Compilation of my thoughts

  • This topic has 12 replies, 4 voices, and was last updated 9 months ago by Lal.
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    • #44262
      dosakkhayo
      Participant

      I will use this thread to post my question about Dhamma.

    • #44264
      dosakkhayo
      Participant

      Understanding

      The newest thing about me while learning Pure Dhamma was explaining the memory process in detail. The infinite, eternal, and non-local preservation of information without extra energy revolutionized my thinking. There is no need for energy to remain anidassana/appaṭigha nāma. In contrast, every sankhata needs energy to maintain itself.

      We can tell sankhata is information in a way. For example, a pencil contains not only the basic information that there is it but also information on how rubber, coal, and wood became pencils. Over time, the physical preservation of such information becomes impossible. However, mental information(pancakkhanda)is eternal.

      It means there are two different types of information. The first type is sankhata, the first information. The second type is namagotta, the meta information. If the former is the information that there was a pencil there, the latter is the information that I saw that there was a pencil there.

      The first type of information is not stored forever. But the second type is. It means the mind can generate meta-information, which is infinite and eternal.

      Practical application

      The meta-information is infinite and eternal. It means that all the happiness in samsara is not new for me. Every kind of it has already been experienced. If I choose to continue the rebirth process, it’s not new at all because it’s the choice I made before already. But if I decide to stop the rebirth process, it is new. So the only new thing that can be done is the complete elimination of defilement.

    • #44438
      dosakkhayo
      Participant

      There are three layers of suffering: dukkha dukkha, viparinama dukkha, and sankhara dukkha.

      I arranged them in deep order.

      The first step is to understand the law of kamma.

      The punna(good) kamma can give us happiness(good vipaka).

      The akusala(bad) kamma can give us suffering(bad vipaka).

      So we can see that the suffering is due to the bad kamma.

      It means you’ll pay for what you do, good or bad.

      But we don’t need Buddha Dhamma to know it.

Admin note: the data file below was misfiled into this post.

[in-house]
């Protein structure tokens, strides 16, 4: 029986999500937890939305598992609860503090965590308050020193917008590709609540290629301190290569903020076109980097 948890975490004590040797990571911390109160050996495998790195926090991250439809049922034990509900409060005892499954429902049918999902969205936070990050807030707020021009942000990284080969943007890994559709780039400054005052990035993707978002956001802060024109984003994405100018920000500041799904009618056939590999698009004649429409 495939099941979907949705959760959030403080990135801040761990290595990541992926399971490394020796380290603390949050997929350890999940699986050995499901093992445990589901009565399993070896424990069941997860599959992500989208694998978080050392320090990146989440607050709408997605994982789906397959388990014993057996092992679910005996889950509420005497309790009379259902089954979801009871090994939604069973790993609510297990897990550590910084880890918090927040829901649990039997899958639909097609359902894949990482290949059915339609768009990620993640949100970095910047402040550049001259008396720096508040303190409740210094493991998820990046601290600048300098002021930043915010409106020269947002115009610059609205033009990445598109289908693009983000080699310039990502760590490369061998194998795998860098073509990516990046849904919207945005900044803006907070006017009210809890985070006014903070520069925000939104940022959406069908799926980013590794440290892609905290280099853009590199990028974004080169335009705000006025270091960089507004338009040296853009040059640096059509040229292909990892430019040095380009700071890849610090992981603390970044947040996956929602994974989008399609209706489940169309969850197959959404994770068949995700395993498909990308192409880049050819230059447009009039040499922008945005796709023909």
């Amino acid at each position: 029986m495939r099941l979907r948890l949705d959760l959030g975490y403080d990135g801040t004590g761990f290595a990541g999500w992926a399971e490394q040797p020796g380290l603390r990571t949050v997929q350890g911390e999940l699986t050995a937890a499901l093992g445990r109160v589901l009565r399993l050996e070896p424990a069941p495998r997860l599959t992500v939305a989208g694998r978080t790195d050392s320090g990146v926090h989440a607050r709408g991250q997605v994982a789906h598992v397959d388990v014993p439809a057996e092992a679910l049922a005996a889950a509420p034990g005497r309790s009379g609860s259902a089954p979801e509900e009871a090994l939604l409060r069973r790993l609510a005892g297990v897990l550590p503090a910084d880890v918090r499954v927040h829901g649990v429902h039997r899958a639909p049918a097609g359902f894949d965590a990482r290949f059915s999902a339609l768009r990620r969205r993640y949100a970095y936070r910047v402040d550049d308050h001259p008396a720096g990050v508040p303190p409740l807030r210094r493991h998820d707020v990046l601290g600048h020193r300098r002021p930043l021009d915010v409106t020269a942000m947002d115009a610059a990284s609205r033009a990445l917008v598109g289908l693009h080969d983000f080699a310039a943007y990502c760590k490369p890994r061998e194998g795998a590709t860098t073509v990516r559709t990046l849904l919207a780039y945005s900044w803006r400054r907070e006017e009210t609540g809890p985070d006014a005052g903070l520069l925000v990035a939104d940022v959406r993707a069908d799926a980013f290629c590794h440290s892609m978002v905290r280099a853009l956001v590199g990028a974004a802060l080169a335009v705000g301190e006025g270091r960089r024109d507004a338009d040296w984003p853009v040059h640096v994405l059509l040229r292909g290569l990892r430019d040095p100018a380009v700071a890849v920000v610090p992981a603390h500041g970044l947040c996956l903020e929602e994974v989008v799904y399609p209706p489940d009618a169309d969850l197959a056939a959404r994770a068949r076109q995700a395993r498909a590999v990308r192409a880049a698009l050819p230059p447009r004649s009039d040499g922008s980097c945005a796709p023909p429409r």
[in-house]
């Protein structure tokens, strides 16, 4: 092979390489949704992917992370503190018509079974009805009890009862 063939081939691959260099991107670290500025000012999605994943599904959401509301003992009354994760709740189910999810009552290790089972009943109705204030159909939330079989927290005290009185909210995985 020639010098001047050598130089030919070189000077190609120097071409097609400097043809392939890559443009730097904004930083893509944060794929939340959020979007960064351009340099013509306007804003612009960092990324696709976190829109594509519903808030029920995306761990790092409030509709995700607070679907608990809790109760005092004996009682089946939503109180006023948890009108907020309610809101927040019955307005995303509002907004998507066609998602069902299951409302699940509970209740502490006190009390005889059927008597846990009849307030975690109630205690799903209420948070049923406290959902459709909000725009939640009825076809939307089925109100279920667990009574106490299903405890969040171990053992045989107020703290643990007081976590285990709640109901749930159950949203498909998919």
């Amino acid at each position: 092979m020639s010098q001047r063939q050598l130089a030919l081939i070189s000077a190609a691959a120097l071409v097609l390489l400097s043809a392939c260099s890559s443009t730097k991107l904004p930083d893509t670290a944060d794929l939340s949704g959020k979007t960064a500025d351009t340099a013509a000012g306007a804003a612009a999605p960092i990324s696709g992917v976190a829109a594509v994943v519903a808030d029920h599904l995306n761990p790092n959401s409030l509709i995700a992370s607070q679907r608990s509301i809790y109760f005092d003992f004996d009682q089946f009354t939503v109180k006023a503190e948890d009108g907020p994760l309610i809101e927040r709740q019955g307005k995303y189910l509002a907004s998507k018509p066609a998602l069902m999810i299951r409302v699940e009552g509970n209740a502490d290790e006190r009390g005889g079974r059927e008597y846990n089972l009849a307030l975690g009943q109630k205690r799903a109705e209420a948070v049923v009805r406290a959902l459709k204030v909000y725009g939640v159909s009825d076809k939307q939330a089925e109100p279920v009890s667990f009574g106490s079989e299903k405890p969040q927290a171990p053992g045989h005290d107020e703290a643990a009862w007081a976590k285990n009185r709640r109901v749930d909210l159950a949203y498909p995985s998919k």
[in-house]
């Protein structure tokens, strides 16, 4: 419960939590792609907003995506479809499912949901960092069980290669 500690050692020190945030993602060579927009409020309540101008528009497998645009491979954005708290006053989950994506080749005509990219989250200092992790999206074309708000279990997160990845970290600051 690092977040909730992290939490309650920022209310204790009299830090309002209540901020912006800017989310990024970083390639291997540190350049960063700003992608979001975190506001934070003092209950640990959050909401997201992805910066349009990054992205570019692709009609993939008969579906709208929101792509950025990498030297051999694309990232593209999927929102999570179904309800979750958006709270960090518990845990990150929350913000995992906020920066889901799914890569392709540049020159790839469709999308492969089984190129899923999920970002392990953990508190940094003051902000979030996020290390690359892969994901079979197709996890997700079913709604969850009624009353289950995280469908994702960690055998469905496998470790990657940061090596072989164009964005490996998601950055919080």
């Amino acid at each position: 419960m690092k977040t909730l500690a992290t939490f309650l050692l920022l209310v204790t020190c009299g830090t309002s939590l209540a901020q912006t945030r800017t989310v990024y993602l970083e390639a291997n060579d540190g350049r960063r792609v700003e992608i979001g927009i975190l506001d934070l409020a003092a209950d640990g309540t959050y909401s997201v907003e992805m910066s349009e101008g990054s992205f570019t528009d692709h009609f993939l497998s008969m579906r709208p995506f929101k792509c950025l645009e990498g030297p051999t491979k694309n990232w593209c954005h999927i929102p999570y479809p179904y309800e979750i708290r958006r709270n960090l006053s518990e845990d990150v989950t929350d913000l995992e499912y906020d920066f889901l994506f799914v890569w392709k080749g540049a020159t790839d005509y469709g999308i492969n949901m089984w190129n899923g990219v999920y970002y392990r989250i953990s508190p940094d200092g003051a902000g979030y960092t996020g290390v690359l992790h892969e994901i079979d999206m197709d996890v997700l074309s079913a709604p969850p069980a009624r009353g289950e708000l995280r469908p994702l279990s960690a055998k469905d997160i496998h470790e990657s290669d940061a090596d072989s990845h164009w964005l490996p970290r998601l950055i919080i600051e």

The second step is to understand mortality.

      Everything born must die one day.

      Naked we come into the world, and naked we leave it.

      No matter how good it is, it will be over one day.

      But we don’t need Buddha Dhamma to know it, either.

      The third step is to understand the danger of samsara.

      When we understand sankhara dukkha, we understand how to chunk the two previous dukkha.

      We suffer when we make an effort inconsistent with nature’s laws. (dukkha dukkha)

      For example, they believe that evil can cause happiness, that they can achieve happiness without providing the right conditions, or that an inappropriate way is appropriate.

      It is linked to ‘aññathā(unexpected change of sankhata)’. (aññathattaṁ saṅkhatalakkhaṇa)

      Unpredictable changes make it difficult to grasp the conditions that must be prepared to achieve happiness.

      This creates a time gap between happiness and effort.

      Efforts to narrow this gap forcefully harm other beings(akusala kamma).

      And someday, it gives us bad vipaka.

      Therefore, all efforts inconsistent with the laws of nature must lead to suffering.

      Furthermore, we suffer when we make an effort consistent with nature’s laws too. (viparinama dukkha)

      Even if we do all good deeds and birth in the good realms, we can’t help ourselves from running up against death. (vayo saṅkhatalakkhaṇa)

      So, all efforts consistent with the laws of nature must lead to suffering.

      This is a dead-end ally in samsara. As long as we think that the choice to continue samsara is a good thing, we must meet it.

      As long as you try to find happiness in samsara, there must be suffering. (sankhara dukkha)

      This is the essence of Buddha Dhamma.

      That is why the sankhara dukkha is “the great danger

      Ne 5 “tasmā saṅkhāradukkhatā dukkhaṁ lokassāti katvā dukkhamassa mahabbhayanti”

       

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    • #44439
      Lal
      Keymaster

      Excellent. 

      1. The last verse captures the essence. “Bhaya” is ‘danger,” and “mahabbhaya” (mahā + bhaya) is “great danger.”

      2. An average human perceives the cultivation of (abhi)saṅkhāra as “pleasure.” An extreme example is raping a woman seeking sensory gratification. That involves vaci (planning/thinking) and kaya (implementing) abhisankhara. It could be enjoyable at that time.

      • However, he will pay for that brief gratification for millions of years. Unimaginable but true!
      • That is “the great danger.”

      P. S.

      3. It is a good idea to gradually contemplate the danger of even excessive sensory pleasures (such as craving tasty foods, music, etc.) See “Son’s Flesh” which is the translation of the “Puttamaṁsa Sutta (SN 12.63).”

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    • #44441
      dosakkhayo
      Participant

      +) If one makes sankhara, it makes sankhata: manomaya kaya, dhamma rupa, etc. (uppada)

      Lal, I think the above analysis might enhance the value of the post Introduction -2 – The Three Categories of Suffering with compactness. How about using it?